Asylum seekers who attempt to reach Australia by boat should be deported to detention centers in Malaysia, Papua New Guinea and the tiny Pacific atoll of Nauru, a report to parliament recommended yesterday.
The report aims to curb the flow of future boat arrivals and was drawn up by an expert panel headed by former Australian Defense Force chief Angus Houston. It combines policy solutions proposed by the major political parties, who remain bitterly divided on the issue.
Human rights group Amnesty International described the report’s recommendations as a major setback for Australian refugee policy.
Australian Prime Minister Julia Gillard commissioned the report six weeks ago after two people-smuggling boats capsized between Indonesia and Australia within a week, with more than 90 asylum seekers believed drowned.
Houston said he was “dismayed” by a newspaper report yesterday, unconfirmed by authorities, that another 67 asylum seekers may be missing at sea.
In commissioning the report, Gillard hoped to break the political deadlock on asylum seekers.
Parliament resumes today for the first time since the Senate rejected legislation in June that would have allowed the government to deport asylum seekers to offshore detention centers in a bid to deter others from making the same hazardous journey by rickety fishing boats from Indonesian or Malaysian ports.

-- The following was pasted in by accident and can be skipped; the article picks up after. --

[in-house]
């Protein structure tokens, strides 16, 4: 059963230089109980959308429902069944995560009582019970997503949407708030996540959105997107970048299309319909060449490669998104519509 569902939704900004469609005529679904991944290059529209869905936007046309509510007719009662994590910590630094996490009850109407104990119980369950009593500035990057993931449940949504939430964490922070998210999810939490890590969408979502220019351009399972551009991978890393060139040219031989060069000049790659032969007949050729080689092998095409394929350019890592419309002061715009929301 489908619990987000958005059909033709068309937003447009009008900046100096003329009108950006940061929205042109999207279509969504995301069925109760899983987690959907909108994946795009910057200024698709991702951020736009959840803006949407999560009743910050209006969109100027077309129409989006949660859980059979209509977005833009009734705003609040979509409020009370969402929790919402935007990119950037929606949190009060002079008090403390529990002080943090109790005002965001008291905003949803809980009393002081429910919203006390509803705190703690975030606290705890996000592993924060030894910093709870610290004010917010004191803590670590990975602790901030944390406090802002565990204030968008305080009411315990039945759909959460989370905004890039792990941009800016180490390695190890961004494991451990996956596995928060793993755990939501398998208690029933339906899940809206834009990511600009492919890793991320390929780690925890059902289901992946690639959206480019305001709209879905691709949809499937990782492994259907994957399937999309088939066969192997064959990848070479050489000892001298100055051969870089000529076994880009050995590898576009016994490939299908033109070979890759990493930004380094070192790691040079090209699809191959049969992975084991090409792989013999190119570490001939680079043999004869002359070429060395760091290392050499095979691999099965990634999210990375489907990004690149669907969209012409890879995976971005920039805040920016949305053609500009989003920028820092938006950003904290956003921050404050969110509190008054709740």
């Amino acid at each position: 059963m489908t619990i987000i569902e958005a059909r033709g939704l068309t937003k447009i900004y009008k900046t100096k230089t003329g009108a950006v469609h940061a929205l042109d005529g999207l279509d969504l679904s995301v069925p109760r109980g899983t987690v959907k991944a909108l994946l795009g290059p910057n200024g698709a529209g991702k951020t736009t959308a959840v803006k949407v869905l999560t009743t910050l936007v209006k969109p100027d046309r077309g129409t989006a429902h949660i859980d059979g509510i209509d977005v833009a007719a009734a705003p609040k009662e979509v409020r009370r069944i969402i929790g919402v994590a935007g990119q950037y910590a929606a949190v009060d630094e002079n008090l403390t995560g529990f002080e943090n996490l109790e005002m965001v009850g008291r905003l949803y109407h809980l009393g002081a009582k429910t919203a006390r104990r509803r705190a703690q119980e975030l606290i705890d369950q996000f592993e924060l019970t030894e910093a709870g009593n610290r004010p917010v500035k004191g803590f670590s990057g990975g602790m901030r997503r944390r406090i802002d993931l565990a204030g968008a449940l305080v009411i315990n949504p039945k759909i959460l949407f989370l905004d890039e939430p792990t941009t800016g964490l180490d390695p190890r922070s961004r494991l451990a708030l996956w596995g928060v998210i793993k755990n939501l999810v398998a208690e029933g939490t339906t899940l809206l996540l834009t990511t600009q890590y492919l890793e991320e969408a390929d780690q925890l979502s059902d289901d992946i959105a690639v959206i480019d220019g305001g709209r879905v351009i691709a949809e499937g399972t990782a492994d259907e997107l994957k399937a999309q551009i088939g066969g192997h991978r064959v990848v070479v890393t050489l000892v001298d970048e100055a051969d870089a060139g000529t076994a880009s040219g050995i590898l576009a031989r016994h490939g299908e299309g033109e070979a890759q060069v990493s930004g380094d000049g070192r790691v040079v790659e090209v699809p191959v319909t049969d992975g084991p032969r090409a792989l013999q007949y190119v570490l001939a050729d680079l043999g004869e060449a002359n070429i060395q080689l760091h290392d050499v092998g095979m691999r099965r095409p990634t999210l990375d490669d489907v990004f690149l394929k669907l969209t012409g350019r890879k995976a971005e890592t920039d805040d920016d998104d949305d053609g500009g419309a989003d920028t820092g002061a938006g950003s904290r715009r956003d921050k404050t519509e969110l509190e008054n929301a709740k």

More than 7,000 asylum seekers — many from war-torn countries including Afghanistan, Iraq and Sri Lanka — have reached the Australian Indian Ocean territory of Christmas Island in more than 100 boats so far this year.
The ruling center-left Labor Party want to send asylum seekers to Malaysia as part of a swap deal in which Australia would resettle bona fide refugees from Kuala Lumpur registered with the UN.
The conservative opposition argues that asylum seekers’ rights would not be respected by -Malaysia because it has not signed the UN Refugee Convention. The opposition argues that detention centers should be reopened in the poor Pacific countries of Nauru and Papua New Guinea where a former Australian conservative government established them a decade ago.
The report recommends the Nauru and Papua New Guinea centers be quickly re-established to process asylum seekers’ refugee claims. It also said that the Malaysian deal needed more work to address human rights concerns, “rather than being discarded or neglected.”
Opposition immigration spokesman Scott Morrison welcomed the report as an endorsement of his party’s policies.
The report also recommends that Australia encourage more people to seek asylum through legitimate channels by immediately increasing the nation’s refugee quota from 13,750 to 20,000 and to 27,000 within five years.
“We recommend a policy approach that is hard-headed, but not hard-hearted. That is realistic, not idealistic. That is driven by a sense of humanity as well as fairness,” Houston told reporters.
The Australian Customs and Border Protection service said in a statement yesterday that it was aware of reports that a boat carrying 67 might have gone missing between Indonesia and Australia.
“These claims are being investigated,” the service said in a statement.
The Daily Telegraph newspaper reported that the group, including 28 Palestinians, told their families that they were sailing for Christmas Island in late June and had not been heard of since.